The second US-North Korea summit meet, eight months after the Singapore Summit, is scheduled to take place in Hanoi on 27-28 February 2019. There is skepticism regarding the potential outcomes of this meeting, based on three important factors.
First, the US and North Korea have not changed their fundamental positions in the past eight months. Both of them are primarily concerned with their own foreign policy goals and remain unwilling to concede much ground. In fact, US President Donald Trump, while making conciliatory statements about Kim Jong-un, has also given more space to ‘hawks’ such as Vice President Mike Pence, National Security Advisor John Bolton, and US Special Representative for North Korean Policy Mark Lambert. Kim, too, has been driving a hard bargain. At one point he disputed North Korea’s denuclearisation as the sole goal and put forth preconditions in a North Korean official daily. The US would like to address denuclearisation followed by easing of sanctions, whereas North Korea prefers it the other way round. In this atmosphere of a clear divergence in fundamental goals, to expect anything substantial from the Hanoi summit would be naive.
Second, for the success of any summit meet, it is important to lay the ground work in advance. The more public meeting between top leaders is generally symbolic and its contents based on the process, roadmaps and timelines agreed on at earlier discussions. North Korea avoided pre-summit meetings after Singapore, and did not allow US special envoy for North Korea Stephen Biegun to visit North Korea until this month. North Korean representative Kim Yong Chol’s November 2018 meeting with Mike Pompeo was also cancelled, and Kim did not meet with Pompeo when he visited Pyongyang. With pre-summit exchanges at various levels of government clearly absent, a detailed and comprehensive plan for North Korean denuclearisation and concomitant US security guarantee during the Hanoi summit seems improbable.
Third, North Korea and the US came to negotiating table following reports of a breakdown in communications between China and North Korea, and more stringent imposition of Chinese sanctions on the latter. In less than a year since, Chinese and North Korean leaders had three summit meetings with better communications in place and a closer alignment of positions. China has openly demanded a proportionate easing of sanctions on the basis of “some positive developments” regarding North Korean denuclearisation. North Korea has augmented its strategic depth, and in this changed scenario, it will not be easy to extract unilateral benefits from North Korea in the Hanoi Summit.
Having laid the foundations of the prevailing environment of skepticism, it is important to also acknowledge a few important changes to arrive at a more holistic overview of the summit.
First, there has been some change in position. Even though the broad approach has not undergone any significant change, Trump and Kim have shown some flexibility. They are aware the lack of any movement whatsoever in Hanoi would spell the end of the US-North Korea engagement process, which, in the long-run, will have negative implications for their eventual goals as well as the domestic environment. It is for this reason that Trump has been indicating that he is in no ‘hurry’. He has also said that the US will continue with the rapprochement if there is clear evidence of progress. In addition, they have the hindsight of knowing what went wrong during the Singapore Summit, and neither will want to commit the same mistakes again.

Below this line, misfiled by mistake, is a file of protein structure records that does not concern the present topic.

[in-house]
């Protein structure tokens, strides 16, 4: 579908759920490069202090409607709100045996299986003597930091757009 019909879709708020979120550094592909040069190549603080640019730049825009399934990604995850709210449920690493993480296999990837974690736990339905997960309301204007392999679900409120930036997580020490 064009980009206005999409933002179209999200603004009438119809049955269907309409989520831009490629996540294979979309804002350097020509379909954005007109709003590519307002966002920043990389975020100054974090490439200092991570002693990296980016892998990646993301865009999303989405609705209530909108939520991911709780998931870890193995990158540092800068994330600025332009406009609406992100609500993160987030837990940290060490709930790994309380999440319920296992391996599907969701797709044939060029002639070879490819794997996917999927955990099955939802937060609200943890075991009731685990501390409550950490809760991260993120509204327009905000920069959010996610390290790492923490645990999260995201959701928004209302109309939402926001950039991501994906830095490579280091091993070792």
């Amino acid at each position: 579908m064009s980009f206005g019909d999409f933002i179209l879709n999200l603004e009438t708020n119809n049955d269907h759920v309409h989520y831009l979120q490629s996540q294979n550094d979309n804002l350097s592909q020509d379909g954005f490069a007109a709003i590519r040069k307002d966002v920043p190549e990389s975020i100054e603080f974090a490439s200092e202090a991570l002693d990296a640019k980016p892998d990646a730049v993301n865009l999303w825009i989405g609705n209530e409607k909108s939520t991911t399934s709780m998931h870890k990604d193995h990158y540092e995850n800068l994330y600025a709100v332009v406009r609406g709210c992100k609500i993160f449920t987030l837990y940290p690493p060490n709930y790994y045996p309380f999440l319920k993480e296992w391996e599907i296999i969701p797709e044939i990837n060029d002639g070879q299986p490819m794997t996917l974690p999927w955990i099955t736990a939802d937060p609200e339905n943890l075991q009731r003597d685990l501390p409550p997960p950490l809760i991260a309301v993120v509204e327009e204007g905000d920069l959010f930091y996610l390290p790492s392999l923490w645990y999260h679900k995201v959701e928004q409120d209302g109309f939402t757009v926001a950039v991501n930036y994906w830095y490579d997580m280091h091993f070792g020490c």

Two, South Korea, which has been pivotal to the current phase of US-North Korea engagement, is equally concerned about the Hanoi Summit. It has been in touch with both North Korea and the US and is attempting to bridge the gap between their strategic goals. In fact, South Korean President Moon Jae-in has long displayed an interest in good bilateral relations with North Korea, and inter-Korea dynamics can suffer if there is no parallel progress between the US and North Korea. There is speculation that if Hanoi hits a dead-end, it could also lead to a rift in South Korea-US ties.
Third, if we assume that there has been an important tactical shift even if the larger US and North Korean strategic goals remain unchanged, it means that there is still a possibility of charting a forward course, if not a final and comprehensive agreement on denuclearisation. The most important reason for the deadlock so far has been the US insistence on complete, verifiable, and irreversible denuclearisation in a limited time span. If the US agrees to an incremental process, progress would be perhaps easier to achieve. Further, if the US also corrects its misperception that North Korea came to the negotiating table because of ‘maximum pressure’, it may be possible to arrive at a quid pro quo deal.
Overall, it is indeed difficult to predict the outcomes of the Hanoi Summit, and there are obvious reasons to not be optimistic. However, there are also elements that suggest that important progress can be made.